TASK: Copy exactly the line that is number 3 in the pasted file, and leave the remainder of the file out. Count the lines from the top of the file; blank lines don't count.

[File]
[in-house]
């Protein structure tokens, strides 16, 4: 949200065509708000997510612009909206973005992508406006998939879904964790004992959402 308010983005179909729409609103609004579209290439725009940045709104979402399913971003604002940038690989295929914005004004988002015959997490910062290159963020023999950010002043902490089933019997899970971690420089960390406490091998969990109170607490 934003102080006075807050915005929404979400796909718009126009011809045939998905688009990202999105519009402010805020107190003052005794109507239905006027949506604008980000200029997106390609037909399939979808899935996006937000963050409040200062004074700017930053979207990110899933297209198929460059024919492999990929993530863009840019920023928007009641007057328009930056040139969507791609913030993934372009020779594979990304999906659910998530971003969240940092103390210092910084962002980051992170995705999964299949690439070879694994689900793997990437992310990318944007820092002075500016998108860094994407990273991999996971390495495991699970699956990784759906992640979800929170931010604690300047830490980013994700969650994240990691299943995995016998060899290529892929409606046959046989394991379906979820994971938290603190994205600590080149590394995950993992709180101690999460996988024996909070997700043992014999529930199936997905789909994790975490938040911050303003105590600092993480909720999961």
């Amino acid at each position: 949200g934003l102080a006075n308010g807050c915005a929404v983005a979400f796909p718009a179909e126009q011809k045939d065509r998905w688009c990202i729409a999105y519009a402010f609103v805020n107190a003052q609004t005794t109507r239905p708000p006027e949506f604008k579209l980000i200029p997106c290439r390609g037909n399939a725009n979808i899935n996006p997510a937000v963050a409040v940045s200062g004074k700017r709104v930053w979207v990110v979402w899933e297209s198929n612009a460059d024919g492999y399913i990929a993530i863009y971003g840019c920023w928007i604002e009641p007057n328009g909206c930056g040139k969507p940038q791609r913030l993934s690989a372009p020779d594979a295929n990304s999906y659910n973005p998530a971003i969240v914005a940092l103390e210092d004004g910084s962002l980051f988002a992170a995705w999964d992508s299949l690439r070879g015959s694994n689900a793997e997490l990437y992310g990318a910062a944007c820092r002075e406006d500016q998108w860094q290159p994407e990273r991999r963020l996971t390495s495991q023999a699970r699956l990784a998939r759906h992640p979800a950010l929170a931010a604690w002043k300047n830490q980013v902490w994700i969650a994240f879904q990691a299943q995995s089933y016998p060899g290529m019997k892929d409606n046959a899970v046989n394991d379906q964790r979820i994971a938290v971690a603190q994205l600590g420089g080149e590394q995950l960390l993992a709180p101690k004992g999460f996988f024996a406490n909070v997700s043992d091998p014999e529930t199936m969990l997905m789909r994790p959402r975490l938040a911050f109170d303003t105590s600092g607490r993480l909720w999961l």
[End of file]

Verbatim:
């Amino acid at each position: 949200g934003l102080a006075n308010g807050c915005a929404v983005a979400f796909p718009a179909e126009q011809k045939d065509r998905w688009c990202i729409a999105y519009a402010f609103v805020n107190a003052q609004t005794t109507r239905p708000p006027e949506f604008k579209l980000i200029p997106c290439r390609g037909n399939a725009n979808i899935n996006p997510a937000v963050a409040v940045s200062g004074k700017r709104v930053w979207v990110v979402w899933e297209s198929n612009a460059d024919g492999y399913i990929a993530i863009y971003g840019c920023w928007i604002e009641p007057n328009g909206c930056g040139k969507p940038q791609r913030l993934s690989a372009p020779d594979a295929n990304s999906y659910n973005p998530a971003i969240v914005a940092l103390e210092d004004g910084s962002l980051f988002a992170a995705w999964d992508s299949l690439r070879g015959s694994n689900a793997e997490l990437y992310g990318a910062a944007c820092r002075e406006d500016q998108w860094q290159p994407e990273r991999r963020l996971t390495s495991q023999a699970r699956l990784a998939r759906h992640p979800a950010l929170a931010a604690w002043k300047n830490q980013v902490w994700i969650a994240f879904q990691a299943q995995s089933y016998p060899g290529m019997k892929d409606n046959a899970v046989n394991d379906q964790r979820i994971a938290v971690a603190q994205l600590g420089g080149e590394q995950l960390l993992a709180p101690k004992g999460f996988f024996a406490n909070v997700s043992d091998p014999e529930t199936m969990l997905m789909r994790p959402r975490l938040a911050f109170d303003t105590s600092g607490r993480l909720w999961l």